On a visit to Ukraine, security expert Frances Andrews reflects on the tension of living and working in a war-torn country. #WorldHumanitarianDay
I can’t nap. I seem to be the only person in my friendship groups who lacks this trait. I’m always particularly envious of those who can grab 40 winks in the back of a car or crammed into a plane seat. After a 10-day visit to World Vision’s Ukraine Crisis Response, I realised that it was a habit I would have to acquire if I were to ever become a permanent member of the team.
That’s because of the air raid alarms.
These alarms will rouse you from your bed in the middle of the night (only once, if you’re lucky), force you to move your meetings to a bunker, or cut your dinner short while you head to the nearest underground metro station with the remnants of your meal in a bag. The impact of a missile strike is devastating. So, regardless of the inconvenience, all our staff would head to safety a few times a day until we received the “all clear” message.
Being in this kind of context means you always have to be alert. If you’ve ever done hostile environment training, been in the middle of a conflict zone or fragile place, or are any kind of self-respecting security advisor, you have a Quick Run Bag for events such as this. This is what you grab when you can’t see anything, don’t know what time of day or night it is, but you know you have to go. With a passport, water, medication and first aid kit, cash, credit cards, non-perishable food, spare clothes (and I added a book for vital distraction), the goal is to be prepared.
What I was less prepared for were the sharp contradictions that the conflict had wrought on the country, and among my colleagues. As I moved through Chernivtsi, Kyiv and Lviv, and the thousands of kilometres of countryside in between, I was struck by the country’s beautiful and historic locations. From the small winding streets with charming cafes, to the wide avenues lined with elaborate architecture and spectacular city squares with monuments and churches, each city exuded a sense of rich cultural and historical significance.
This urban feast-for-the-eyes was complemented by the stunning scenery we saw on our drives between locations. Hundreds of kilometres of beautiful countryside sailed by on each of our long journeys across this vast country. I must have seen hundreds of thousands of sunflowers brightening the landscape and contrasting against the azure sky.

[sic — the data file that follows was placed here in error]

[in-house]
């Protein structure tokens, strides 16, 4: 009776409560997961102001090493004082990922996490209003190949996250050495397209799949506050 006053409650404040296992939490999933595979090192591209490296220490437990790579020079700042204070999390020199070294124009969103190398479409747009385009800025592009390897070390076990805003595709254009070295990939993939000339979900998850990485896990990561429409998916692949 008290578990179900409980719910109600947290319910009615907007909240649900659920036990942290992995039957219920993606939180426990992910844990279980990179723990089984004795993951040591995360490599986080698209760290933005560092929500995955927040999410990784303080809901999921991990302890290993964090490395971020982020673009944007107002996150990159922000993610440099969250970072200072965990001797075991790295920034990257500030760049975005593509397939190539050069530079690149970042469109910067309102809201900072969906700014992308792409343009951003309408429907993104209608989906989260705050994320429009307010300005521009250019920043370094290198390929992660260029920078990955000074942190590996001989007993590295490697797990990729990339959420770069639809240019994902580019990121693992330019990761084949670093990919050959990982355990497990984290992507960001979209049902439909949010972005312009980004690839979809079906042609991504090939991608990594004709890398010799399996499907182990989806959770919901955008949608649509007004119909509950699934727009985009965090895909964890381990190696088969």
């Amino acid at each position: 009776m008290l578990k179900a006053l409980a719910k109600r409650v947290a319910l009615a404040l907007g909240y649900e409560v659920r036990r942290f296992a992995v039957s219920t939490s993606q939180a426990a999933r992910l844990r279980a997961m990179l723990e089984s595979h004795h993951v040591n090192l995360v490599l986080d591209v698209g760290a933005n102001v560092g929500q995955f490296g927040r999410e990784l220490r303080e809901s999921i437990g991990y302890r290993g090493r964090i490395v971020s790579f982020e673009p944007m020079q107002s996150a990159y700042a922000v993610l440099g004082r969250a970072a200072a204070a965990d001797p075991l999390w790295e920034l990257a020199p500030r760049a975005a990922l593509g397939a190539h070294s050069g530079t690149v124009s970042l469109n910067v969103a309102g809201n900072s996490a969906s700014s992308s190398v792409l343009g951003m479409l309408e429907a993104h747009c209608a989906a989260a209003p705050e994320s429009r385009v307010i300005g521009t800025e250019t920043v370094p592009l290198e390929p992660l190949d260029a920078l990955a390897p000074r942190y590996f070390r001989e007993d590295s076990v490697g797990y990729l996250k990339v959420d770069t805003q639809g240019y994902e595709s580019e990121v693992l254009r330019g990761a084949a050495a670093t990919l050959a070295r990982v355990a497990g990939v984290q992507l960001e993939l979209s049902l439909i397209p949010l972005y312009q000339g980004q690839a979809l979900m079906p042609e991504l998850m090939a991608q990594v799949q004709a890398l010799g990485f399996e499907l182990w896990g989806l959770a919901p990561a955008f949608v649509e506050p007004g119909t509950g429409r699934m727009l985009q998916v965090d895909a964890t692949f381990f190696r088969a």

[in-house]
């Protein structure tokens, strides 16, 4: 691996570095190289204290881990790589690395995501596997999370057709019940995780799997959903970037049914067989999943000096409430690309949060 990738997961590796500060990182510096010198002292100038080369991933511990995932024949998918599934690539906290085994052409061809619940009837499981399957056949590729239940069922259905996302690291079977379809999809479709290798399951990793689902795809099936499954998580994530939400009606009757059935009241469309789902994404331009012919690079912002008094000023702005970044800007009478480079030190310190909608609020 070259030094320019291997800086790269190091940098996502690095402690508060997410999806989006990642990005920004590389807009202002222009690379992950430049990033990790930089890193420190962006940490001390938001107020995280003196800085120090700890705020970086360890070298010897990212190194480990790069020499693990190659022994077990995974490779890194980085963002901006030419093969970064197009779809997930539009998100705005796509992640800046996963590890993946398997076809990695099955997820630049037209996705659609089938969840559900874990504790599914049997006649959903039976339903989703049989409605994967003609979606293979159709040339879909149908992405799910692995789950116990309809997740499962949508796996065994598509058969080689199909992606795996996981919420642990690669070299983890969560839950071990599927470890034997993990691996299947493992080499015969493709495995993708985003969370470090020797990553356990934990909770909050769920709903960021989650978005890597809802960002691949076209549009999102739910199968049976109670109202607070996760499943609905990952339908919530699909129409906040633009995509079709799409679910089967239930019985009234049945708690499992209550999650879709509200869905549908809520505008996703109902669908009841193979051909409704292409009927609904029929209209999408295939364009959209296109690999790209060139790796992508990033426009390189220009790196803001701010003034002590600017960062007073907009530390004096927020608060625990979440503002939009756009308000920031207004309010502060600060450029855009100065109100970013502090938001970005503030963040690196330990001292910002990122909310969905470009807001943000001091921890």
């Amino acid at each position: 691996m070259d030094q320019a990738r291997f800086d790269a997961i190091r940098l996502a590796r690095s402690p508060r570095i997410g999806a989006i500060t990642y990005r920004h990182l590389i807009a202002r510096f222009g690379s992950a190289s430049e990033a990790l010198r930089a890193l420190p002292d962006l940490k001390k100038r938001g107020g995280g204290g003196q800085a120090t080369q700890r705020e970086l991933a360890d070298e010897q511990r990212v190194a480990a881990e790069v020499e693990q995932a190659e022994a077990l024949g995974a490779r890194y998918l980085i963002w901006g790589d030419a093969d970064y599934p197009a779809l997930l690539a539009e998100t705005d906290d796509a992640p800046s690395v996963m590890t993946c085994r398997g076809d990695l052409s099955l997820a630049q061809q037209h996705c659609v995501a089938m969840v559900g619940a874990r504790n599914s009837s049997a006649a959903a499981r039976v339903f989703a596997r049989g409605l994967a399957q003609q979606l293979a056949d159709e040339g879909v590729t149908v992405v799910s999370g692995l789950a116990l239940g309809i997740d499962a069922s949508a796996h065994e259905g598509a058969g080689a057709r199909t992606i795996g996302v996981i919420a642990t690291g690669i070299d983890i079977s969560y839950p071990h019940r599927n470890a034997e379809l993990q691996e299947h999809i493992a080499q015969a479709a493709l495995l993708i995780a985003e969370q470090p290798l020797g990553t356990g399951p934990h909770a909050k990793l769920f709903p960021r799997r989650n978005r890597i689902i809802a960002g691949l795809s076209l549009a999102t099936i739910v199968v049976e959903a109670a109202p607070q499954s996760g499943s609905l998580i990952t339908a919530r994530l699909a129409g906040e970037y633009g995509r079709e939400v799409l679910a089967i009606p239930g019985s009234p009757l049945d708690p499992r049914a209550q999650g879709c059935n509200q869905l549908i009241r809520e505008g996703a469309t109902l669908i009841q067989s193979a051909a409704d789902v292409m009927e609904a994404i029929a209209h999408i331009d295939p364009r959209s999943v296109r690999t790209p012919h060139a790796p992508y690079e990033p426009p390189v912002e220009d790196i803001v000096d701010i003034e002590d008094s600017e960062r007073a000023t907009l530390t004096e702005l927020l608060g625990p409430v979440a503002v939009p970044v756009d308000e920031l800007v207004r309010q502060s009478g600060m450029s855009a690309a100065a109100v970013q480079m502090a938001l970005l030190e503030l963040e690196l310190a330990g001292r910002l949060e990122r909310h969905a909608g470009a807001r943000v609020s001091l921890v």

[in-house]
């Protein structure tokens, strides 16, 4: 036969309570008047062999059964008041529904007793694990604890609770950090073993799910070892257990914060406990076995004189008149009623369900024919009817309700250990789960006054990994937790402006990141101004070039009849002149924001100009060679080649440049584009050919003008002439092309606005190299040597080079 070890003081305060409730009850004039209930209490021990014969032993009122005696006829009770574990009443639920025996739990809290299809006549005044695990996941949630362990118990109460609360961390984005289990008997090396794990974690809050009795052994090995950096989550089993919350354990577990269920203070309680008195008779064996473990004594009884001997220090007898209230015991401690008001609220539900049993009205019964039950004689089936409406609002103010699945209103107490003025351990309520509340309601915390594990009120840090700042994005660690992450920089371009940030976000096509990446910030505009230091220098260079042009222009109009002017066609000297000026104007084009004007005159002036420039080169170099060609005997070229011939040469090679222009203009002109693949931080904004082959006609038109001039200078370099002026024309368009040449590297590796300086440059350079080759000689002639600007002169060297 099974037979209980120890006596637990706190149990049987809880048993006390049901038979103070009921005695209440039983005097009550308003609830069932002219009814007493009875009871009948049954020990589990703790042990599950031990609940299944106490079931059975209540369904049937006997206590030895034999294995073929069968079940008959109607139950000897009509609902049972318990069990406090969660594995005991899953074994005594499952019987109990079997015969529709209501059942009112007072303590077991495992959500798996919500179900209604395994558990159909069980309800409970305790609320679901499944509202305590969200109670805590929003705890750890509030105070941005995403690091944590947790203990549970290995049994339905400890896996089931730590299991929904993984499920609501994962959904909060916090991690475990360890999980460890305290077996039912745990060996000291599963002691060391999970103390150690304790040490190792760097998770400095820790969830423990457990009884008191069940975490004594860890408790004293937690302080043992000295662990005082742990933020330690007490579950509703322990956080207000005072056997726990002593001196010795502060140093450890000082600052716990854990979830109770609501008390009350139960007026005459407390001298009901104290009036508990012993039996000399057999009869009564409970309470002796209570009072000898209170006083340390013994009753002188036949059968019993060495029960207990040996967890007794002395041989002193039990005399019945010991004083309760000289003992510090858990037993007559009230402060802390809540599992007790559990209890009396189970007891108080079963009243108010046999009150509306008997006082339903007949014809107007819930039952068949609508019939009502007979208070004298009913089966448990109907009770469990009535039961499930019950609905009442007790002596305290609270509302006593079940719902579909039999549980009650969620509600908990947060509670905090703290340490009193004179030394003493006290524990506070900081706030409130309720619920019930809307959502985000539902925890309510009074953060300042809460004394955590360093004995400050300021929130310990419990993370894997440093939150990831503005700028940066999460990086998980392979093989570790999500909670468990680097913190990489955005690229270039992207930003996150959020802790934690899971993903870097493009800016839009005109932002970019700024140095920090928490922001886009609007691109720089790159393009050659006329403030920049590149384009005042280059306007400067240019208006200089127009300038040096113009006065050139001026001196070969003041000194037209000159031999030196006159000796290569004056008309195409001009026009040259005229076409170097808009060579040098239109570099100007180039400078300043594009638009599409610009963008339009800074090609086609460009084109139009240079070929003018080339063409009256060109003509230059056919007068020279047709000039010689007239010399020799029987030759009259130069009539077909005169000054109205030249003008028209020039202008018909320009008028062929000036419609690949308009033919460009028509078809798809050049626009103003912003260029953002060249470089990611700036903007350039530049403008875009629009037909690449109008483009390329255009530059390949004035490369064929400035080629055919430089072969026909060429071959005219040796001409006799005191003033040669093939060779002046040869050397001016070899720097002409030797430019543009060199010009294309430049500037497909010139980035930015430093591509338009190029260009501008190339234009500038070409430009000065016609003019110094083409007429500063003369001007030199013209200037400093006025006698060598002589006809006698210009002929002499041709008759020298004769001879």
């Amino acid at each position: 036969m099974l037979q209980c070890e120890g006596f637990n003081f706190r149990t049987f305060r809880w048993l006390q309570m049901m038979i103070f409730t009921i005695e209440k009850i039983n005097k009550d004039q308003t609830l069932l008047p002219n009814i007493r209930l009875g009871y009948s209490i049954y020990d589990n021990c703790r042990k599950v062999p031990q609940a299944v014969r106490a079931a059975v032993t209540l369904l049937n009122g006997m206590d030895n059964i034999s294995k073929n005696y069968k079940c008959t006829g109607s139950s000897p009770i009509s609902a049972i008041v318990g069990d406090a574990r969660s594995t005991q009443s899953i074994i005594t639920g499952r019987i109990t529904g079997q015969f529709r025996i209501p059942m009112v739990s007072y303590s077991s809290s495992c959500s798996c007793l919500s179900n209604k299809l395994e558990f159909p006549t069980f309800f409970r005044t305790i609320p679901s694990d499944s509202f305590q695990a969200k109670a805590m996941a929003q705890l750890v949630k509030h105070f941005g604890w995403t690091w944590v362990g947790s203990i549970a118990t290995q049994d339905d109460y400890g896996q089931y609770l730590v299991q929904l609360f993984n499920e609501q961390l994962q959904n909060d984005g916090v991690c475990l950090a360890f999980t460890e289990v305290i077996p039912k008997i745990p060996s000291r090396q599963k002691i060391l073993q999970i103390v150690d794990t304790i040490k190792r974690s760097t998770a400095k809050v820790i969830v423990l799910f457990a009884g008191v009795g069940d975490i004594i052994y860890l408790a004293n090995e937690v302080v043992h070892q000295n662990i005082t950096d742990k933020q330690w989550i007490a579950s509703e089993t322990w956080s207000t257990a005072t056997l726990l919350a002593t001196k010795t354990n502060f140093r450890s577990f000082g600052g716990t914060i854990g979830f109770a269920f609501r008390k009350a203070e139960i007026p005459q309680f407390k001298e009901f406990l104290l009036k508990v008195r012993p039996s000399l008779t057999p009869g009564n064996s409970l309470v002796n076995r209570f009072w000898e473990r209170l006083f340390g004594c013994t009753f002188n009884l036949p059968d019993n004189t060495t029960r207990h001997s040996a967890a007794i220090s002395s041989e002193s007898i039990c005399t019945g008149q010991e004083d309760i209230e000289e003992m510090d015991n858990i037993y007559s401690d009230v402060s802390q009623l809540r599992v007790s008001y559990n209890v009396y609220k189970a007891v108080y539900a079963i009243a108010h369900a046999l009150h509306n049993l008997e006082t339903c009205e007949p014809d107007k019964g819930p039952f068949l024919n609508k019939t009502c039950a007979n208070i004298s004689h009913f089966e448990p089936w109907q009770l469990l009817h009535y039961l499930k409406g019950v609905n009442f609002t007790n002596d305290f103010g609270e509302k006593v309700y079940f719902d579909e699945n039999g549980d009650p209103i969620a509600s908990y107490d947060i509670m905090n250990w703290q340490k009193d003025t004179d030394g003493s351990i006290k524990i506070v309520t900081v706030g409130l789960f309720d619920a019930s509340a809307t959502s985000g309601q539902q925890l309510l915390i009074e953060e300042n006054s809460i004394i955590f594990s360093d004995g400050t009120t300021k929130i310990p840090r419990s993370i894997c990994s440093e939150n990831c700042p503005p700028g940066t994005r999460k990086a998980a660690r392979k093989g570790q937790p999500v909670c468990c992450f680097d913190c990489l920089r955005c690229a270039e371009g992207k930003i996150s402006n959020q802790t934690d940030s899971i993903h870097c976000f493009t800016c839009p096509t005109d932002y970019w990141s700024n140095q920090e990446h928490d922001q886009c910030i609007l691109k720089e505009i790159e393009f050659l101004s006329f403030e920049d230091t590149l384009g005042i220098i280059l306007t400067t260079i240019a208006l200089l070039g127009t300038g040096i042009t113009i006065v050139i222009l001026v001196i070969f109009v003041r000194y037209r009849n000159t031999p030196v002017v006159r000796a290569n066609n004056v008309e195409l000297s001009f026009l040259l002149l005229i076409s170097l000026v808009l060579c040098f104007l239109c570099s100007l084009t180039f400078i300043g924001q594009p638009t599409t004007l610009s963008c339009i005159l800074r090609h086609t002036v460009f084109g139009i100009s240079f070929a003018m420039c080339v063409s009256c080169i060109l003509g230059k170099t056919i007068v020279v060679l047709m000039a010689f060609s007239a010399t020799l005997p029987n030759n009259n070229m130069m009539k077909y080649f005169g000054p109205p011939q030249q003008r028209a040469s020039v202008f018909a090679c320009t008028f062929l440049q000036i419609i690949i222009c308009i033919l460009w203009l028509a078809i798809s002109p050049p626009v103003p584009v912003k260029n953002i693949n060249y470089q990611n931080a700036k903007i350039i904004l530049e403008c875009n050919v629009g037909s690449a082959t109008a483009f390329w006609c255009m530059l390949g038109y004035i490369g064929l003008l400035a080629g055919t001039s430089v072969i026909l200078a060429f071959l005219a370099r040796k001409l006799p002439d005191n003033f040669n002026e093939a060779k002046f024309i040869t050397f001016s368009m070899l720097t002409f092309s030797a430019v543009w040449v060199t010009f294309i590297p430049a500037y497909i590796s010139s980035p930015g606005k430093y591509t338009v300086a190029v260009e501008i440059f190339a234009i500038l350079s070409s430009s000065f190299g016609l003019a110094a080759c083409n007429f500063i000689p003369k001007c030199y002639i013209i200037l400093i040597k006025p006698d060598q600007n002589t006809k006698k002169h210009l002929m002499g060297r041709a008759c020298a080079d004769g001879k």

It was jarring to remember that this charming and captivating Ukraine is a country at war. Life in Western Ukraine goes on, albeit with an undeniable underlying unease. In Lviv happily shrieking children were leaping in and out of dancing fountains in the main square. In contrast, Eastern Ukraine is experiencing some of the worst fighting in Europe since World War Two. Thousands of Ukrainians have been killed, and even more have had their homes and livelihoods destroyed. When I arrived in Kyiv, the fact that many of the women and children had fled gave the place an uncanny feel.
When I visited the World Vision offices, met with different teams and partners, I had a small taste of what it is like to live and work in these places. The two sides of Ukraine are written on the faces of World Vision staff and our partners. Everyone I met was passionately committed to helping those most in need in Ukraine. From new hires to old hands, every single person talked about wanting to do something; to be helpful, to be of service, and to give comfort and relief.
But I also talked to them about whether their bunkers were safe enough, whether we thought there was a risk of chemical weapons being used, and whether we thought that the missiles would really strike our offices. We talked about displaced people who had fled their homes, families that had been separated, and someone’s life’s work being lost overnight. We walked around Kyiv and came face-to-face with military and checkpoints - these are all part and parcel of living and working in our Ukraine Crisis Response.
To work under these physical and emotional conditions in the short-term is challenging; to work in them for the long-term is brutal. Every colleague living in these cities reminisces about the last time they slept through a whole night without being disturbed by air raid alarms, the last time they finished work before 10pm, or the last time they had a whole day off. The aims of those involved in the Ukraine Crisis Response are exceedingly high, and their commitment is second-to-none.
Back home, I feel almost overwhelmed by gratitude for my first full night of uninterrupted sleep, but also for my brave and dedicated colleagues who don't have that luxury.
To learn more about our Ukraine Crisis Response click here
Frances Andrews is Security Operations Support Director, World Vision.